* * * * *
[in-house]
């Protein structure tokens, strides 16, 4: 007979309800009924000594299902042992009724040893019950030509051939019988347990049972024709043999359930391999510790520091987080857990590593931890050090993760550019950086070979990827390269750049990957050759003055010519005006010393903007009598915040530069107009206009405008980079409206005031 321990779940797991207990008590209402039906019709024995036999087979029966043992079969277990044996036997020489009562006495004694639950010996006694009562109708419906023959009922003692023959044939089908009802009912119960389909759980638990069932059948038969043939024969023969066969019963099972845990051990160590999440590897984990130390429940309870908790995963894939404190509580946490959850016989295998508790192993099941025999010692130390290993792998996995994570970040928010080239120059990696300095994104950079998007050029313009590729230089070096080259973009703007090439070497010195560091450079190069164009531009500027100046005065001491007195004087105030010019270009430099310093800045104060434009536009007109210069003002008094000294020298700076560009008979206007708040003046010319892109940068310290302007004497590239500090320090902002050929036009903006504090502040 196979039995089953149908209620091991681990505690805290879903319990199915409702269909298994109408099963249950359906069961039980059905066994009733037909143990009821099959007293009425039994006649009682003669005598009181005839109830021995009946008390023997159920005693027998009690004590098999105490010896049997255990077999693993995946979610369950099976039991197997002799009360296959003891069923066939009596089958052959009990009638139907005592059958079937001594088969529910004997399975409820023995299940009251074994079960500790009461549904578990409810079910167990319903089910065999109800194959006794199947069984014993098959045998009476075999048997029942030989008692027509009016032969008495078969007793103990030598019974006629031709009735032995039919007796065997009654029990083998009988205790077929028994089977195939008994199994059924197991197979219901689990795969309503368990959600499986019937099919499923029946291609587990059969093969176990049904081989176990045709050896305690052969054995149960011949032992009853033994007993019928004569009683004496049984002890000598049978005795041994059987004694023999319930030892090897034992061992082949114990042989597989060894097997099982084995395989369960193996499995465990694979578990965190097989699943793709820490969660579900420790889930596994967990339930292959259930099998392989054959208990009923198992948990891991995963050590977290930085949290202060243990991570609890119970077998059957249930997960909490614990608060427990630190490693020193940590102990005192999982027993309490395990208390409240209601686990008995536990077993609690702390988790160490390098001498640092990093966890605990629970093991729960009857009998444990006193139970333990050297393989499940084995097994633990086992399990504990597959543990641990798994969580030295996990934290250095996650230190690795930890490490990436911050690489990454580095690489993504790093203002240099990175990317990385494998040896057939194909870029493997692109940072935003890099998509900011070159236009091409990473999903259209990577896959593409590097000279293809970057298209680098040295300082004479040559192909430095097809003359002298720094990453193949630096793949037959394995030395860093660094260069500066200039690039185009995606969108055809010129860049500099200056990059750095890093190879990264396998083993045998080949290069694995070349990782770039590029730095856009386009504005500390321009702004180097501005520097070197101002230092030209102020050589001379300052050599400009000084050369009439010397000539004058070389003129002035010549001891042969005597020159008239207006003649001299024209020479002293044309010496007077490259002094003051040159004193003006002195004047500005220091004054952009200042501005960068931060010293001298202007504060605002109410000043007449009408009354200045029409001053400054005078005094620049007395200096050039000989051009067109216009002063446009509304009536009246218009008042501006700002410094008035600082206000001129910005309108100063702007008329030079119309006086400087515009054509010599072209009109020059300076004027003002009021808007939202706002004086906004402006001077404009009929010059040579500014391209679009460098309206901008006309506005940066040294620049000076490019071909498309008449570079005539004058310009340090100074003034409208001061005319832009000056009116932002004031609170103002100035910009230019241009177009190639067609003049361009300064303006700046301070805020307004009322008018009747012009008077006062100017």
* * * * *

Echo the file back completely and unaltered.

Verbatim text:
[in-house]
């Protein structure tokens, strides 16, 4: 007979309800009924000594299902042992009724040893019950030509051939019988347990049972024709043999359930391999510790520091987080857990590593931890050090993760550019950086070979990827390269750049990957050759003055010519005006010393903007009598915040530069107009206009405008980079409206005031 321990779940797991207990008590209402039906019709024995036999087979029966043992079969277990044996036997020489009562006495004694639950010996006694009562109708419906023959009922003692023959044939089908009802009912119960389909759980638990069932059948038969043939024969023969066969019963099972845990051990160590999440590897984990130390429940309870908790995963894939404190509580946490959850016989295998508790192993099941025999010692130390290993792998996995994570970040928010080239120059990696300095994104950079998007050029313009590729230089070096080259973009703007090439070497010195560091450079190069164009531009500027100046005065001491007195004087105030010019270009430099310093800045104060434009536009007109210069003002008094000294020298700076560009008979206007708040003046010319892109940068310290302007004497590239500090320090902002050929036009903006504090502040 196979039995089953149908209620091991681990505690805290879903319990199915409702269909298994109408099963249950359906069961039980059905066994009733037909143990009821099959007293009425039994006649009682003669005598009181005839109830021995009946008390023997159920005693027998009690004590098999105490010896049997255990077999693993995946979610369950099976039991197997002799009360296959003891069923066939009596089958052959009990009638139907005592059958079937001594088969529910004997399975409820023995299940009251074994079960500790009461549904578990409810079910167990319903089910065999109800194959006794199947069984014993098959045998009476075999048997029942030989008692027509009016032969008495078969007793103990030598019974006629031709009735032995039919007796065997009654029990083998009988205790077929028994089977195939008994199994059924197991197979219901689990795969309503368990959600499986019937099919499923029946291609587990059969093969176990049904081989176990045709050896305690052969054995149960011949032992009853033994007993019928004569009683004496049984002890000598049978005795041994059987004694023999319930030892090897034992061992082949114990042989597989060894097997099982084995395989369960193996499995465990694979578990965190097989699943793709820490969660579900420790889930596994967990339930292959259930099998392989054959208990009923198992948990891991995963050590977290930085949290202060243990991570609890119970077998059957249930997960909490614990608060427990630190490693020193940590102990005192999982027993309490395990208390409240209601686990008995536990077993609690702390988790160490390098001498640092990093966890605990629970093991729960009857009998444990006193139970333990050297393989499940084995097994633990086992399990504990597959543990641990798994969580030295996990934290250095996650230190690795930890490490990436911050690489990454580095690489993504790093203002240099990175990317990385494998040896057939194909870029493997692109940072935003890099998509900011070159236009091409990473999903259209990577896959593409590097000279293809970057298209680098040295300082004479040559192909430095097809003359002298720094990453193949630096793949037959394995030395860093660094260069500066200039690039185009995606969108055809010129860049500099200056990059750095890093190879990264396998083993045998080949290069694995070349990782770039590029730095856009386009504005500390321009702004180097501005520097070197101002230092030209102020050589001379300052050599400009000084050369009439010397000539004058070389003129002035010549001891042969005597020159008239207006003649001299024209020479002293044309010496007077490259002094003051040159004193003006002195004047500005220091004054952009200042501005960068931060010293001298202007504060605002109410000043007449009408009354200045029409001053400054005078005094620049007395200096050039000989051009067109216009002063446009509304009536009246218009008042501006700002410094008035600082206000001129910005309108100063702007008329030079119309006086400087515009054509010599072209009109020059300076004027003002009021808007939202706002004086906004402006001077404009009929010059040579500014391209679009460098309206901008006309506005940066040294620049000076490019071909498309008449570079005539004058310009340090100074003034409208001061005319832009000056009116932002004031609170103002100035910009230019241009177009190639067609003049361009300064303006700046301070805020307004009322008018009747012009008077006062100017």